1. I had a salesman in this week who usually drives about 1000 miles a week........
Edited on Fri Dec-05-08 11:50 AM by predfan
covers 5 states, in a Saturn. On his last fill up he's getting 39 MPG........he keeps his foot out of the carburetor, tires inflated, regular tune-ups.........my 225,000 Maxima will get 30 MPG when I drive 60...........IMO We need to change Interstate speed limits to 65 today, then force states to follow. wouldn't we save about 10% on fuel, at least?
21. The Jetta is a pretty big car with a pretty big engine. Look at the smaller Golf-sized car...
that gets 70. There's no reason why that couldn't get 80-90 if it were made into a hybrid. Plus I tend to think that the numbers for these concept cars are basically marketing numbers. I bet the actual government tests would give lower numbers, as they always do.
And why aren't foreign automakers building these cars? 50 state emission requirements have obviously been a hurdle that was only recently cleared with the new generation of VW & Daimler diesels. The Europeans seem to have been focusing on diesel while Japanese have focused more on hybrids.
The point is American automakers actually were out in front technologically on this and yet they intentionally killed it.
Hybrid was easily understood and fairly low risk even then. There were all sorts of little improvements that could be done and were by Toyota - the flywheel to save braking energy, and of course the electric powered car where the battery was continually charged by a low-power gas motor. The zero-emissions car was far in the future. Bush's insistence on going for a hydrogen car was a way of kicking the can down the road, i.e., putting off any serious action for a decade by mothballing the technology developed. The car companies were just sort of doing what they were asked to do in the 1990s with modest interest in whatever new tech might develop, but mostly just keeping the administration happy by participating. I think they viewed it is a net plus, but a very small one. It was the Bush-Cheney administration's goal to kill this, like killing Kyoto, and I think the car companies just didn't care much one way or the other. A darn shame.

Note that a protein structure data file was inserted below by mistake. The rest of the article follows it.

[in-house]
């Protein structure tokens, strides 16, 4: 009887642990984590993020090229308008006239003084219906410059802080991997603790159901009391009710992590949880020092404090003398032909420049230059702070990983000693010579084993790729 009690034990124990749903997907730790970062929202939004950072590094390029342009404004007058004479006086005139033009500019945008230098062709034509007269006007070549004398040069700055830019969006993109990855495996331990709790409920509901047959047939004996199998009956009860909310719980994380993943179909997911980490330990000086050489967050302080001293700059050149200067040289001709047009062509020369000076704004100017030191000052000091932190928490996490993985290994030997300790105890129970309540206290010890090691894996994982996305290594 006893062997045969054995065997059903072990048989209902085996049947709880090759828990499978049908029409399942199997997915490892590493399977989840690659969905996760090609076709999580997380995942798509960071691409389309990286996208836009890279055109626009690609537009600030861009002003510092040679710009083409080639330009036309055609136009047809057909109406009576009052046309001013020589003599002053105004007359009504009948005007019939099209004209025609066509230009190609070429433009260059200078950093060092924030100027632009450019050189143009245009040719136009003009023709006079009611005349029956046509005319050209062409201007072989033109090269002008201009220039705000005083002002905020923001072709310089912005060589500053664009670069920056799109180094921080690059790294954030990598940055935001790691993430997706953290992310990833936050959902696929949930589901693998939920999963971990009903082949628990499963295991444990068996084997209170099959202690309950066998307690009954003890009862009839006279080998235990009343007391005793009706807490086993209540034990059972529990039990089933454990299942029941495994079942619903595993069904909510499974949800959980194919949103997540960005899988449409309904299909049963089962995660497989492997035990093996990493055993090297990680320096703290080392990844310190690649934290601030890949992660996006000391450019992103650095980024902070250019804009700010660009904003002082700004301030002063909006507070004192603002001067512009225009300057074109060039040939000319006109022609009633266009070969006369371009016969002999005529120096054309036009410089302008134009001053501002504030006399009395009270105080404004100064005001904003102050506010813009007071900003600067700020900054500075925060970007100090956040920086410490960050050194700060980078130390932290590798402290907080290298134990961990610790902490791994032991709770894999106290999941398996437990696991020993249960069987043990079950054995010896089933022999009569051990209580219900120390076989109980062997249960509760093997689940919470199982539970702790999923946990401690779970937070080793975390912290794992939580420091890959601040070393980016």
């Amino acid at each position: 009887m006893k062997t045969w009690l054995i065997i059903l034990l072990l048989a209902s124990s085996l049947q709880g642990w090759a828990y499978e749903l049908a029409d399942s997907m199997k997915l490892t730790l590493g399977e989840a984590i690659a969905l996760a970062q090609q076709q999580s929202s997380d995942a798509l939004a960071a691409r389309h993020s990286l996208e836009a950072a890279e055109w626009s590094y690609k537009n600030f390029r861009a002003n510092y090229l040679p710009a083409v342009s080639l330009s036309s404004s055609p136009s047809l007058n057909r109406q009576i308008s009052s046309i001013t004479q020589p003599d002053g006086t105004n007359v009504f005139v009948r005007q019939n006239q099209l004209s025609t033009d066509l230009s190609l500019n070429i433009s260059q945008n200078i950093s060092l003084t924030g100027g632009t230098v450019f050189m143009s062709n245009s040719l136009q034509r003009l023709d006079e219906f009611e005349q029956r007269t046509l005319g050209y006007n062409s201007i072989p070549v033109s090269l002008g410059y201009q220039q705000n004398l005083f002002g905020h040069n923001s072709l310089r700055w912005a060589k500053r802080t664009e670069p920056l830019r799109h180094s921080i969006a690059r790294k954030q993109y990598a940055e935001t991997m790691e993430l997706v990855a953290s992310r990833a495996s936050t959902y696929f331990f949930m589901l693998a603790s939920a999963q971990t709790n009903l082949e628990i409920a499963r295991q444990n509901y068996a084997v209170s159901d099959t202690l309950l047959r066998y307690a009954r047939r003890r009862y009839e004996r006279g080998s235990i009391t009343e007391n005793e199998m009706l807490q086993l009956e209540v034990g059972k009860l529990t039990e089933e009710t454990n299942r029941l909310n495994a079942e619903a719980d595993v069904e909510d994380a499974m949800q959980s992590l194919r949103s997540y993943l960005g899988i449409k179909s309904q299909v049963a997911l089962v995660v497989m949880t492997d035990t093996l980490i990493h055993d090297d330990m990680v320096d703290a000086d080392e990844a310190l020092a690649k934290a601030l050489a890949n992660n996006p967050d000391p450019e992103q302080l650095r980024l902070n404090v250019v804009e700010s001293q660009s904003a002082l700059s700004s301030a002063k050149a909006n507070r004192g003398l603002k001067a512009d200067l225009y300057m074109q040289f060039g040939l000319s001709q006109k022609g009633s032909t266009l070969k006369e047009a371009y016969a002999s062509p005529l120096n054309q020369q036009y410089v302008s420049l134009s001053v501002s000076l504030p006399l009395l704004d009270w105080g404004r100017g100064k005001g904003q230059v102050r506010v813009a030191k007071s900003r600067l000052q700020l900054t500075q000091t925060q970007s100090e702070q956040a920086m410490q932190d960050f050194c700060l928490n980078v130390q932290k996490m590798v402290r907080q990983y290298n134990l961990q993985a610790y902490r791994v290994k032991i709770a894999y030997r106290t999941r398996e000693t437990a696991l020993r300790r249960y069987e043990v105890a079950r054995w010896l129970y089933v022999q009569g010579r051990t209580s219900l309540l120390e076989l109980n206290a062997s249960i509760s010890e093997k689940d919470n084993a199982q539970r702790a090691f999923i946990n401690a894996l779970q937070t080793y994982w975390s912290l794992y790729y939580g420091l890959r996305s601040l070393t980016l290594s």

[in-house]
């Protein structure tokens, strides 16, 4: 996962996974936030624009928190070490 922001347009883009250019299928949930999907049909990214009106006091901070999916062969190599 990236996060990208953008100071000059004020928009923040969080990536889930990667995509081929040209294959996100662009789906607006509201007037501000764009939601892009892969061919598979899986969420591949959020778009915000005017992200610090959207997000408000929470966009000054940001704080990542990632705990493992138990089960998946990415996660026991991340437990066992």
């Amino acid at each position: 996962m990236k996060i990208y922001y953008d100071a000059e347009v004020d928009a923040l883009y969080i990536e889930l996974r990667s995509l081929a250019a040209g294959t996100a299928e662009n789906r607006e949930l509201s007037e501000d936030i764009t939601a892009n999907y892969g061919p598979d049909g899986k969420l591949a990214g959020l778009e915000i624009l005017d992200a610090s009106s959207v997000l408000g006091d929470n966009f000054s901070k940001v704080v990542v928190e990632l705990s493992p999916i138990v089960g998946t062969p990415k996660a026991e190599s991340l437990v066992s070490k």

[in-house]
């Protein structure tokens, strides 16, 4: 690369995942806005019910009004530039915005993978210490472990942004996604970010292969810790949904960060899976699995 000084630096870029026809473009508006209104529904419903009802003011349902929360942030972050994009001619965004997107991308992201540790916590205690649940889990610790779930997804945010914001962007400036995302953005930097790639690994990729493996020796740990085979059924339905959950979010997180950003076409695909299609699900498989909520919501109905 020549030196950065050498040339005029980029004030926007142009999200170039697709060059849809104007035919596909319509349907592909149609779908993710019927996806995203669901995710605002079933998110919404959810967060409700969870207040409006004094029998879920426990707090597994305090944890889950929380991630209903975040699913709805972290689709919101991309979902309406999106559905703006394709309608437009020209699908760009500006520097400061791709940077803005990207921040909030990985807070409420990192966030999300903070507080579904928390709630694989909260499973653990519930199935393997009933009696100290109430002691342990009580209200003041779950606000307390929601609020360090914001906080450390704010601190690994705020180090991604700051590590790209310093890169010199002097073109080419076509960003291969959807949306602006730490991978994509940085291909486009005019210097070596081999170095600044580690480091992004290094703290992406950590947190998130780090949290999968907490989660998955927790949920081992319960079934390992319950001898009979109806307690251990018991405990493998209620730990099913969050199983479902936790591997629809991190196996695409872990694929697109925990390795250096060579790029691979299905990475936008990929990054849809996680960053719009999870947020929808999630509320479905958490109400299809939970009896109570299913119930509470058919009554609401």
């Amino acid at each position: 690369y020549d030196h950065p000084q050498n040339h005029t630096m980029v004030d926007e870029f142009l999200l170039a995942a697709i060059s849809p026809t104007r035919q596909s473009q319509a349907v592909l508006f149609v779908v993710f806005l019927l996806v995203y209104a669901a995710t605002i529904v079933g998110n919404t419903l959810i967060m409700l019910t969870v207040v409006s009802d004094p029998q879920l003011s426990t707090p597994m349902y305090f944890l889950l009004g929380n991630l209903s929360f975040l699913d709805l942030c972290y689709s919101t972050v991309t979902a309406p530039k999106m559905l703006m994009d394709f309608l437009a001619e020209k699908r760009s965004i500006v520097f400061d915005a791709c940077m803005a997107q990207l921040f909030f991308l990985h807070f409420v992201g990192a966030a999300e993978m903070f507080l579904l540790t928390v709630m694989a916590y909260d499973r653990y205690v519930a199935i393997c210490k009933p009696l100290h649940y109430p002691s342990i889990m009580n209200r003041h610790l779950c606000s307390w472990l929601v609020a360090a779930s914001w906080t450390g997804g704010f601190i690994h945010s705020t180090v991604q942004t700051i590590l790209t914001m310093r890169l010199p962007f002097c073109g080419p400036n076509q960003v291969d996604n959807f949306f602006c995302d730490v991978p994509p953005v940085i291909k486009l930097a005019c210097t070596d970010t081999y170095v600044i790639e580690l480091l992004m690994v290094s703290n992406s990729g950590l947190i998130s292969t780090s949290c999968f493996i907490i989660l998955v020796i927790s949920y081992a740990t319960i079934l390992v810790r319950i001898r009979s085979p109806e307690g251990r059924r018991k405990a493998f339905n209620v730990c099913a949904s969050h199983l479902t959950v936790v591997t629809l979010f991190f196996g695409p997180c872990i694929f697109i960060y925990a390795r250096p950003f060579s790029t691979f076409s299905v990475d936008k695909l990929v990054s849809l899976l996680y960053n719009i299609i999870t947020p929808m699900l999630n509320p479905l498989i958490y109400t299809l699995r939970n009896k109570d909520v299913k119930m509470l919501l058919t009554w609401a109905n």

But the logic of the plan - switching technology - has been proven right, so maybe the Obama admin can lead a new PNGV type program and give it more teeth.
No one has much sympathy - nor should they - for the big 3 and the UAW. But this isn't about sympathy. It's about moving forward in the best interest of the country. We should still try something like this again, but do it right.
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